Reptiles and Amphibians

Jack Douglas

CR for the Humour
Apr 10, 2013
6,947
2,528
Alberta, Canada
This shot is nothing compared to Aussie shooter's. It's just that my little garter snake happened to present a reflection and be in water that made me think of posting it this moment. I spent about 10 minutes getting many shots of this guy that day and was quite tickled given I didn't even know garter snakes liked to swim.:confused:

I also was quite surprised how different angles presented the water colour so differently, especially how the green May leaves affected it.

Garter Snake_s_13933.JPG Garter Snake_s_13676.JPG

Jack
 
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Aussie shooter

https://brettguyphotography.picfair.com/
Dec 6, 2016
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1,628
brettguyphotography.picfair.com
Very nice, but I'm more interested in the "workshop" than the photo. ;) Have you considered working on this to make the head stand out just a little better? Just a thought from someone who is no expert.

Jack
I have and am still playing around with it but due to the fact I was teaching more than shooting my composition was off by an inch or two and his head is positioned just slightly wrong. But I will certainly have a go and post the 'hopefully' improved version.
Ps. Love the Garter snake. They are quite a cool looking snake
 
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Cog

EOS RP
Dec 6, 2013
770
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nic

Nice work. It looks like rather limited depth of field, how close were you, and what lens were you using?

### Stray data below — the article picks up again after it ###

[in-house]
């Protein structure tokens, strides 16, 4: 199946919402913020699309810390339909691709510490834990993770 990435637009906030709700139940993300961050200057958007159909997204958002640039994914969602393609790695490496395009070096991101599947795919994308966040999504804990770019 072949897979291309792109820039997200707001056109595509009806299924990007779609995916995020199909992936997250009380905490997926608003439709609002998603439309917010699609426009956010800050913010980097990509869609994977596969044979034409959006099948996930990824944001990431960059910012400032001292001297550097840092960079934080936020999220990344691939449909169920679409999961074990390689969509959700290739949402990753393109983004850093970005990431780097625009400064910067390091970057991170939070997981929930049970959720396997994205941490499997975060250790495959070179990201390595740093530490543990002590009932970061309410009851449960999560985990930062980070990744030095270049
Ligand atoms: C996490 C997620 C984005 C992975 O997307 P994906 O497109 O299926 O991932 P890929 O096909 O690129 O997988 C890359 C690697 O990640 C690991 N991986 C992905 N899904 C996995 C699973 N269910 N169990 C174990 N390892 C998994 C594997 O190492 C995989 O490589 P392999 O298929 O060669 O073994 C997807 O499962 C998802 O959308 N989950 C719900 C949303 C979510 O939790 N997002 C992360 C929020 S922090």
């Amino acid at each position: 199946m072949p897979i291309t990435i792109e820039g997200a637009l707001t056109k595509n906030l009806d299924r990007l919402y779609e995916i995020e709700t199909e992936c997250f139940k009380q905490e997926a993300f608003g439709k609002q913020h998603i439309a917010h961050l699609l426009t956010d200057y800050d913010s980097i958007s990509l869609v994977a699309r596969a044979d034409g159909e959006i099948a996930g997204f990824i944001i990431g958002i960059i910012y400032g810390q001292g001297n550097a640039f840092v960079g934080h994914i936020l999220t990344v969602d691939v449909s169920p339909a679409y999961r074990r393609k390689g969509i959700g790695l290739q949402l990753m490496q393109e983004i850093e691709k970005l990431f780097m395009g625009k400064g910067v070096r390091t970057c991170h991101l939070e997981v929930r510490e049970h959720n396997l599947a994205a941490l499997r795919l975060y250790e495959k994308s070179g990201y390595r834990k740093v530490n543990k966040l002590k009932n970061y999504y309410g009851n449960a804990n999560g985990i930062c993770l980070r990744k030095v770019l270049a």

Thank you! I'm shooting with EF 100-400 II. I was quite close, 1.5-2 m probably. The lizard is very small, the size of a little finger. And they always held still with their head a bit further away from the camera than their legs. This one is a little better, almost the whole body is in focus.
 
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mikekeck

EOS M6 Mark II
Mar 14, 2018
75
441
Texas
A Gray Treefrog (Hyla versicolor) in North-central Texas. About a second after I took this photo, my ladder and I fell (no injuries, but it got my attention).

215D4935_2048.jpg
 
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SteveC

R5
CR Pro
Sep 3, 2019
2,568
2,473
A Gray Treefrog (Hyla versicolor) in North-central Texas. About a second after I took this photo, my ladder and I fell (no injuries, but it got my attention).
And the treefrog probably jumped as far as he could.

Glad there were no injuries to either you or your gear.
 
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becceric

Making clumsy photographic mistakes since 1980
CR Pro
Oct 30, 2016
274
529
Thank you! I'm shooting with EF 100-400 II. I was quite close, 1.5-2 m probably. The lizard is very small, the size of a little finger. And they always held still with their head a bit further away from the camera than their legs. This one is a little better, almost the whole body is in focus.
I’m glad to hear they would hold still. I imagine achieving focus was difficult. Were you using auto, or manual focus?
 
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Cog

EOS RP
Dec 6, 2013
770
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I’m glad to hear they would hold still. I imagine achieving focus was difficult. Were you using auto, or manual focus?
Auto, of course. Manual woudn't work because "holding still" usually lasted for a second or two. They are very fast and swift. Very hard to follow.
 
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Maximilian

The dark side - I've been there
CR Pro
Nov 7, 2013
4,005
4,296
Germany
I've never seen bloodsuckers in action sitting on an amphibian.
Two of them are in action here. Do you see both?
I suppose those are simuliidae.

20210530_0131.JPG
 
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Maximilian

The dark side - I've been there
CR Pro
Nov 7, 2013
4,005
4,296
Germany
First ringes snake of the year :cool:
As you can see it didn't like paparazzi :p

ringed_snake_05.JPG

ringed_snake_06.JPG
 
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dcm

It's not the gear. But it helps.
CR Pro
Apr 18, 2013
1,058
737
Colorado, USA
Frogs in pond at local garden. My granddaughter served as spotter. I probably would have missed them.

R6, RF24-240, DxO PL4 DMR63436.jpg
DMR63422.jpg
 
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